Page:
Why don't you tell folks where in Florida you live ... there are at least three folks in Florida who frequent this forum. You might find someone who lives near you and would love nothing more than to help you become even more infected with the Rev bug. They'll have a much better idea of what flies well in that area of the state. Any one of the three will also give you and opportunity to try-before-you-buy.
Since you've already determined that you'll be flying Revs for awhile, and if you fail to connect with someone, why not save yourself a ton of worry and torture? Simply buy a full sail and a full vent B-series. That will cover 95% of the wind conditions that you'll encounter. The SUL is not a panacea for low winds ... practice and skill is the real secret there. The mid-vent is my favorite kite, but it gets flown less than 10% of the time ... darn winds are either too low or too high. The X-tra vent is a great addition, but it'll be used less than 5% of the time. That leaves only the full sail and the full vent as viable choices. If necessary, you can save a little money by buying the SLE full sail and full vent and still have a great time. However, buying the B-series with the additional frame sets will help you cover a broader wind range.
The B2 is a great kite, but not the best choice for a first kite. The 1.5 has the best balance between speed and precision for developing the muscle memory that's necessary for long time interest.
One of the fastest ways of picking up Rev flying is to get with others. You'll learn more from one afternoon with a group than a month of flying by yourself. Promise! Post the city you live in/near/close to and you might find others nearby. The lower half of Michigan has a very active kiting community ... Dave Bush (AKA regional) would be a good person to contact.
Grand Haven is a good festival to put on your calendar. Come on Friday and the beach will have lots of Revs flying. It's worth the trip just to see Lee Sedgwick and Sam Ritter fly their REV I stacks ... they make it look sooooo easy. Sam did a 360 with his stack last year. iQuad, night flying, indoor flying ... great festival.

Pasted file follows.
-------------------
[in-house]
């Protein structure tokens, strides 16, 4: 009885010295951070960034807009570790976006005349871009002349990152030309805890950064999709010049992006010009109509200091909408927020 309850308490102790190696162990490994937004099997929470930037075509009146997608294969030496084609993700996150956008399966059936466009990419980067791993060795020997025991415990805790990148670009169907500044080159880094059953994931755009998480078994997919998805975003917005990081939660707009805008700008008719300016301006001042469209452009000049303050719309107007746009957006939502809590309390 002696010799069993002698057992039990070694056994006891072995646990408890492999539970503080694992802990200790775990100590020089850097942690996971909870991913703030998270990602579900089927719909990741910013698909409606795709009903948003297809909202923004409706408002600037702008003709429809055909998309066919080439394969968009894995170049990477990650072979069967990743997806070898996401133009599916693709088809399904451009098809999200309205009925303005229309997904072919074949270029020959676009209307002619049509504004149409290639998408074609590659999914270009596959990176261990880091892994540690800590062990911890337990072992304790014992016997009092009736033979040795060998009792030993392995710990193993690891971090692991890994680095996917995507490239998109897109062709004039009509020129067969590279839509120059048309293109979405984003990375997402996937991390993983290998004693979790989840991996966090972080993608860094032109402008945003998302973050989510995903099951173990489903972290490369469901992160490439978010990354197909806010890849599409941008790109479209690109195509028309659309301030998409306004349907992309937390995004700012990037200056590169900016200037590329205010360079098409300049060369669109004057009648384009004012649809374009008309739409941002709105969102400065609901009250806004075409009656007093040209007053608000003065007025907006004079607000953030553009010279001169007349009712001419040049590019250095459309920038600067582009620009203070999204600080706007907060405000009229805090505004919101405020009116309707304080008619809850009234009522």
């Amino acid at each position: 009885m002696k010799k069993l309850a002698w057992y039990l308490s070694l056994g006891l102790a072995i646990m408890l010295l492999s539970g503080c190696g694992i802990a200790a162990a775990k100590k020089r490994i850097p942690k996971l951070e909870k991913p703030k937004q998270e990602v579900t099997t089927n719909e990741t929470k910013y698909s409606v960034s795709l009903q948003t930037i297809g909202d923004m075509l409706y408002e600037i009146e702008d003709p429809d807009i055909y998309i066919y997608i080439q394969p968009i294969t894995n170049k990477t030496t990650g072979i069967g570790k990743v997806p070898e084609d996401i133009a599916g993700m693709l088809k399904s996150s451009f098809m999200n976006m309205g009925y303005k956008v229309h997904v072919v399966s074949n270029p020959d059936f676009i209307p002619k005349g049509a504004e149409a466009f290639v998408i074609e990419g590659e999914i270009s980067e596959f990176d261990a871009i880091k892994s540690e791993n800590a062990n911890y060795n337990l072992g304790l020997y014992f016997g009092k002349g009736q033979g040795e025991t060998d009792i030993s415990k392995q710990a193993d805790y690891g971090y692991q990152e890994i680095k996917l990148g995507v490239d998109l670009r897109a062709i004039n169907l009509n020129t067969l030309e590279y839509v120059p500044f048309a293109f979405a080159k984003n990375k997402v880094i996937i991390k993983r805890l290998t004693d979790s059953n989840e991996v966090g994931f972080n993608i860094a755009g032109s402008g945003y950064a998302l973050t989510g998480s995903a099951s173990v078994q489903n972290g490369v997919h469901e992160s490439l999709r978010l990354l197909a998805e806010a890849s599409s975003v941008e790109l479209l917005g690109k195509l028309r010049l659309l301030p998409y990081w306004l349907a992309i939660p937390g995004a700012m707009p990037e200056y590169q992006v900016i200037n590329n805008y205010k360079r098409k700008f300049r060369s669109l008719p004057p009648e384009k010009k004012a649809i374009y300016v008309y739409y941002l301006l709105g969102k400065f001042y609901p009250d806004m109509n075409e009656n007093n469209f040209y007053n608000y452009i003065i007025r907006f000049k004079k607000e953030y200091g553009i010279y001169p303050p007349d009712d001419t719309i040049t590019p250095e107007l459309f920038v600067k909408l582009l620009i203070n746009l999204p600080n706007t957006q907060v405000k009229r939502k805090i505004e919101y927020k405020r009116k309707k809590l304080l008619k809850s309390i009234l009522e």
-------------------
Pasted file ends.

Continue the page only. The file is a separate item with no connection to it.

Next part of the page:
It worked like a charm. Now, do I need to add a drop of super glue or epoxy to keep it from slipping back in again. ...
Super, glad it worked for you.
Looks like Jim and Alden gave you good advice. Clean as much of the old stuff as possible, wet the interior of the rod with epoxy (if you use CA, then use some of the new non-brittle stuff), cover the ferrule with epoxy, insert to depth, clean off the ooze and tape till dry. Check it after about 20 minutes ... if some more has ooze out you can still get it off by scraping. If you wait overnight it'll be hard as a rock.
Rev ferrules take a beating, so do all you can to make sure they are glued solidly in place.
The day after Kite Party, Laura took out her Zen to fly since the winds were very light. One of her ferrules was pushed in till it was flush. Neither Jim nor I could get it out on the beach. So, Laura flew all the way across the USA, paid for an extra night at the hotel and couldn't fly the kite she needed just 'cuz of a loose ferrule. Make sure your ferrule doesn't come loose at a critical time.
@Jim ... thanks for the compliment ... better than being called eccentric.
If the rods are not broken, then do this. Take one of your non-ferruled tubes (rod) and align it with the tube that has the pushed in ferrule ... just like it looks when installed in the leading edge. Now tape it very securely in that position. Take the joined piece and imagine that it is an arrow shaft. Now strike the open end firmly on a piece of wood ... like you are going to drive the arrow shaft right through the board.